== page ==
In Tolkien’s story, Frodo, the lead character in the first installment of The Lord of the Rings must undertake dangerous tasks as well as overcome ongoing and great temptations as he seeks to destroy a demonic ring whose bearer would be given absolute power were he or she to choose to employ the ring. Added to that is the ring’s increasingly corrupting influence over the one who merely carries it without using it at all. Thus Frodo’s struggle is both temporal (overcome an evil force seeking to possess the ring in order to destroy the world) and spiritual (overcome both his imperfect nature and the ring’s morally debilitating effects upon his moral fortitude). The Lord of the Rings --written by Tolkein with the warring nations of the WW2 conflict and the then-new atom bomb in mind-- is nothing less than a wonderfully entertaining homily and epic-level parable against the dangers of absolute power and its tendency to corrupt absolutely as well as to destroy.

But nothing so high-minded can be discerned in the Harry Potter series, at least not in the first installment of the film version: The only reason the lead character, Harry, undertakes a dangerous mission to retrieve a magically powerful artifact from his friends’ arch-enemy is, well, the latter is his friends’ arch-enemy, and because the SOB murdered his parents when he was a baby. Beyond a vague appeal to “justice,” there is simply no moral element to Harry’s struggle to overcome both his foes and his weaknesses, the latter of which (unlike Frodo's) are less of a moral nature than a physical or mental one. Like much of what passes for "thinking" in modern Western liberal secularism (especially in politics and religion as well as in culture), the first Harry Potter story is about power versus powerlessness, not virtue versus vice, or even good versus evil --two concepts which seem hopelessly vague and empty of any real content in Harry Potter.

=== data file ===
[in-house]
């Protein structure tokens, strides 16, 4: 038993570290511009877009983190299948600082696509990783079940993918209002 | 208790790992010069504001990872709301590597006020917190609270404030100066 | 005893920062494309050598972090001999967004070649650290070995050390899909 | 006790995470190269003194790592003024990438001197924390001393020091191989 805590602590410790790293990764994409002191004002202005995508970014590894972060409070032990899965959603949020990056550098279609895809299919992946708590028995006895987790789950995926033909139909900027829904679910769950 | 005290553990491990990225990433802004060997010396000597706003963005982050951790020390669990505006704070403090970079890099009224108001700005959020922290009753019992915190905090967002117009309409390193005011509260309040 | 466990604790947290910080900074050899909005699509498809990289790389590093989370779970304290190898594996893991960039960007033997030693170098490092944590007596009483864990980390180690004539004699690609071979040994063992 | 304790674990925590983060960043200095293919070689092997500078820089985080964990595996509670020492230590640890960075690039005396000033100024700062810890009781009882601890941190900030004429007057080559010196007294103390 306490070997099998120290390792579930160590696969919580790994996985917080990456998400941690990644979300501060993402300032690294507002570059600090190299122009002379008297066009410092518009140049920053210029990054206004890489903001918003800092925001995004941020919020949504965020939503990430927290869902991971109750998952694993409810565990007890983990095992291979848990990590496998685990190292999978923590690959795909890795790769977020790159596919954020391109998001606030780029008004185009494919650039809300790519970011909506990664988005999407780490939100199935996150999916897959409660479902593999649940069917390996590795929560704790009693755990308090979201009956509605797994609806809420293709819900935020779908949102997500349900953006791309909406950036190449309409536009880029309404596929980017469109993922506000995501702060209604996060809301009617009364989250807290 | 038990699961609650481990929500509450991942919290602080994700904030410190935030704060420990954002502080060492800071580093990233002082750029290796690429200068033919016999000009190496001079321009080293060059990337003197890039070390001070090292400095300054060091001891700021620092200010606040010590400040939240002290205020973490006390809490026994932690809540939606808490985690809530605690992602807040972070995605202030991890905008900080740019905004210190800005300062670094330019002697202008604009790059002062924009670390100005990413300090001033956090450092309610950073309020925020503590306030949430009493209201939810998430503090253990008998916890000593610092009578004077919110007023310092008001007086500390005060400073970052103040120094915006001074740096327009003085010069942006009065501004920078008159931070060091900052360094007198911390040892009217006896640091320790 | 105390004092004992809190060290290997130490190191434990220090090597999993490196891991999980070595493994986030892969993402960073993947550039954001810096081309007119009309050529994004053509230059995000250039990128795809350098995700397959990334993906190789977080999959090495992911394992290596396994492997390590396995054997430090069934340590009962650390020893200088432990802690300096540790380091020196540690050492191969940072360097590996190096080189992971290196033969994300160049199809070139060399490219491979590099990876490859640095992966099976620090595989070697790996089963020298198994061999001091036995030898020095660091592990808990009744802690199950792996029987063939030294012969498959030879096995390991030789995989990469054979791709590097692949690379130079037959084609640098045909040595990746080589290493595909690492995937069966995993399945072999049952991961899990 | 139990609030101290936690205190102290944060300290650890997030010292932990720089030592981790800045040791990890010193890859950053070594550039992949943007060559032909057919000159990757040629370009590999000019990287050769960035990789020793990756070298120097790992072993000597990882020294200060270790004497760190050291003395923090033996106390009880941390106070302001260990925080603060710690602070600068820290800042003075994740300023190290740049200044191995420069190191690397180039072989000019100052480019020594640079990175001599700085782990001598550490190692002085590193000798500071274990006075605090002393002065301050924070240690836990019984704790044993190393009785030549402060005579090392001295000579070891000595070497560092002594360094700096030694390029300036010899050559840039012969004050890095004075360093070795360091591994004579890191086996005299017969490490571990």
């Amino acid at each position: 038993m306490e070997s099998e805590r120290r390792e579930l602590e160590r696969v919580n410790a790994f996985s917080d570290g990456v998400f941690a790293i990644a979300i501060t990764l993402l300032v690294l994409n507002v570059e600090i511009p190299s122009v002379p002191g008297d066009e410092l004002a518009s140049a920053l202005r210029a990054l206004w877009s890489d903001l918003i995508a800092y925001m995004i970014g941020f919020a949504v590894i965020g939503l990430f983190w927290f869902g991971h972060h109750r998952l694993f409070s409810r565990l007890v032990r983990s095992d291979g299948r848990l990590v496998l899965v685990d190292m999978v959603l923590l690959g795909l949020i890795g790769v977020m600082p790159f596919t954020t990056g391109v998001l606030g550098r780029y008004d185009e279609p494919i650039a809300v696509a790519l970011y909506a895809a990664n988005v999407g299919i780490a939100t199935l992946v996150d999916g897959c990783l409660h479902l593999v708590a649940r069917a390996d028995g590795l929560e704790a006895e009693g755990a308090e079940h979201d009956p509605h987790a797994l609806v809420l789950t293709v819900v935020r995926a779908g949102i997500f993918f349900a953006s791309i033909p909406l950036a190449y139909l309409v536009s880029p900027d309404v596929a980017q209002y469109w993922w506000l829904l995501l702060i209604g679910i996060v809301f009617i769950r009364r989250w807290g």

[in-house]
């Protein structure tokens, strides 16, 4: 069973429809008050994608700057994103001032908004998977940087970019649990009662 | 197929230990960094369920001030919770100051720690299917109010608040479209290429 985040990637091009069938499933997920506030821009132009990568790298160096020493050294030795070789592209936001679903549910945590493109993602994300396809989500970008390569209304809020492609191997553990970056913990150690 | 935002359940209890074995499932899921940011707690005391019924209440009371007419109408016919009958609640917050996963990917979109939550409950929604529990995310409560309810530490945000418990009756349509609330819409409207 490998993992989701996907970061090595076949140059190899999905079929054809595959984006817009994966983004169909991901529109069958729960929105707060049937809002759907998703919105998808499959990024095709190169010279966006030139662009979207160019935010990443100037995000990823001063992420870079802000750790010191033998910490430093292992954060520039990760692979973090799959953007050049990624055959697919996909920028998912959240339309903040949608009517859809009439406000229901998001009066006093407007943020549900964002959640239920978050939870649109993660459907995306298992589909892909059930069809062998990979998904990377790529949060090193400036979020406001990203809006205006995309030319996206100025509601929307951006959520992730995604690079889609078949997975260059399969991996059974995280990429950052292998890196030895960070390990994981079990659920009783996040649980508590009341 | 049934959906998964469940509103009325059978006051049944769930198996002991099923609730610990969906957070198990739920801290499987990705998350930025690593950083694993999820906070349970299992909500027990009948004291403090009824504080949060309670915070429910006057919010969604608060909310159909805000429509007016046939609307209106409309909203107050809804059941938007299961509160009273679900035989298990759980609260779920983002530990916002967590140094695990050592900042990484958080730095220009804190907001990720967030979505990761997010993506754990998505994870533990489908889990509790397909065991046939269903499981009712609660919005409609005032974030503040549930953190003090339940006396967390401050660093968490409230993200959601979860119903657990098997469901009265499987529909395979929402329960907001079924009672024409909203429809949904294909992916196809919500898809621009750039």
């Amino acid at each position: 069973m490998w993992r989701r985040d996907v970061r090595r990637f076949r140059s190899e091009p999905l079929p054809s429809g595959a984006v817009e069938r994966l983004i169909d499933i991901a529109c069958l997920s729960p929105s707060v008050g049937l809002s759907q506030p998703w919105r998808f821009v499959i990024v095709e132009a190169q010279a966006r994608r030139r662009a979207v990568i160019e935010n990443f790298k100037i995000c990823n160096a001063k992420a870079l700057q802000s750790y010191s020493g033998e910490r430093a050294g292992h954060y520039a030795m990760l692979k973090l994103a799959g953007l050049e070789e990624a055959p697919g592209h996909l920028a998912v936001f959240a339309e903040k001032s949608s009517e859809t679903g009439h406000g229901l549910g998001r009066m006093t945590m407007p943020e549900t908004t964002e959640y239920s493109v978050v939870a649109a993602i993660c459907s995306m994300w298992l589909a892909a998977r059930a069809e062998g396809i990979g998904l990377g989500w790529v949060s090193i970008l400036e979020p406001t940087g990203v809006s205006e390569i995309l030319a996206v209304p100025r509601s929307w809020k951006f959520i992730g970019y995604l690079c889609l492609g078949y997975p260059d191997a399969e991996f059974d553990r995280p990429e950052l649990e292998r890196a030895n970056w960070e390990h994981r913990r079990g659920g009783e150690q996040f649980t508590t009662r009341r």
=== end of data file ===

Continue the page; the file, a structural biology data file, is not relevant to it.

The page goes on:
Other than a comic-book-level treatment of good and evil, this lack of moral clarity and depth is the only potential problem with the Potter series, at least last year's film version. Yet its most vehement critics ignore this very central aspect of Harry Potter, and aim instead at the wrong target --a target largely of their own collective imagining.